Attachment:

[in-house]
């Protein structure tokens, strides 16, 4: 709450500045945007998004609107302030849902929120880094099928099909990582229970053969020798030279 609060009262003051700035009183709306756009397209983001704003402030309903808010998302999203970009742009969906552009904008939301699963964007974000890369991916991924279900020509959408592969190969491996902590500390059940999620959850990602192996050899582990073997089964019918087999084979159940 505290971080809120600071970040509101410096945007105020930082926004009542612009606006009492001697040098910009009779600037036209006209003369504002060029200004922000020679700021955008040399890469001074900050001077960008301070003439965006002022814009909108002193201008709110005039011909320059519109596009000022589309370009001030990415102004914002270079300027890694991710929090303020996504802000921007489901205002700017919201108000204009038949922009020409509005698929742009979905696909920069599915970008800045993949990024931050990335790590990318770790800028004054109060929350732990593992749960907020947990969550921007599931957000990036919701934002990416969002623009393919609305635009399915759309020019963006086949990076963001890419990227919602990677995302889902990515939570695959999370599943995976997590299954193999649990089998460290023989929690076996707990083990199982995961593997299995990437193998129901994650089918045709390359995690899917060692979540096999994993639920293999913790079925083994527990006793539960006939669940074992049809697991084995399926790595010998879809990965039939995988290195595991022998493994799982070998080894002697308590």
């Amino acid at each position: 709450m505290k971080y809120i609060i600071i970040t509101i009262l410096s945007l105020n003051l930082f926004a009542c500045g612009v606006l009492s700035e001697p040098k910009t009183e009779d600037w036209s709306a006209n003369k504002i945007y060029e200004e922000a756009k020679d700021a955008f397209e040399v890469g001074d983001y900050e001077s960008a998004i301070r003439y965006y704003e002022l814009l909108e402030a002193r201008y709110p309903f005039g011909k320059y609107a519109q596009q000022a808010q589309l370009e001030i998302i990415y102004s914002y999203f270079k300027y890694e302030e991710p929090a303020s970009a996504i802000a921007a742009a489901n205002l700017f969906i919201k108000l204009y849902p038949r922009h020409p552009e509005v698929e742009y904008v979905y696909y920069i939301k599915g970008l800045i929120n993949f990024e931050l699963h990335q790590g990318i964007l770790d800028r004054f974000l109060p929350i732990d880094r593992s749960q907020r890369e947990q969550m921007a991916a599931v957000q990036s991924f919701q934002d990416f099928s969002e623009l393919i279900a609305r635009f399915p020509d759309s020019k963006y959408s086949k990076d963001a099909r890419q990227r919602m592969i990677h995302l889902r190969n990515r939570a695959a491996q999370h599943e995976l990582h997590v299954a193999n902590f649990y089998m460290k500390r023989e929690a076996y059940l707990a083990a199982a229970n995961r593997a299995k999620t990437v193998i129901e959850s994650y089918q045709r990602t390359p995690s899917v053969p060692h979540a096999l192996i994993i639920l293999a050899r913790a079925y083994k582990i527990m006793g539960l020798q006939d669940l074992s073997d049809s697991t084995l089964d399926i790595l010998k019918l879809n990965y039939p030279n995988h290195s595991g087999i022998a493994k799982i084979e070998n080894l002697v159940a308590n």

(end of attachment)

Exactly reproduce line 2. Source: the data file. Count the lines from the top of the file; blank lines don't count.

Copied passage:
């Protein structure tokens, strides 16, 4: 709450500045945007998004609107302030849902929120880094099928099909990582229970053969020798030279 609060009262003051700035009183709306756009397209983001704003402030309903808010998302999203970009742009969906552009904008939301699963964007974000890369991916991924279900020509959408592969190969491996902590500390059940999620959850990602192996050899582990073997089964019918087999084979159940 505290971080809120600071970040509101410096945007105020930082926004009542612009606006009492001697040098910009009779600037036209006209003369504002060029200004922000020679700021955008040399890469001074900050001077960008301070003439965006002022814009909108002193201008709110005039011909320059519109596009000022589309370009001030990415102004914002270079300027890694991710929090303020996504802000921007489901205002700017919201108000204009038949922009020409509005698929742009979905696909920069599915970008800045993949990024931050990335790590990318770790800028004054109060929350732990593992749960907020947990969550921007599931957000990036919701934002990416969002623009393919609305635009399915759309020019963006086949990076963001890419990227919602990677995302889902990515939570695959999370599943995976997590299954193999649990089998460290023989929690076996707990083990199982995961593997299995990437193998129901994650089918045709390359995690899917060692979540096999994993639920293999913790079925083994527990006793539960006939669940074992049809697991084995399926790595010998879809990965039939995988290195595991022998493994799982070998080894002697308590």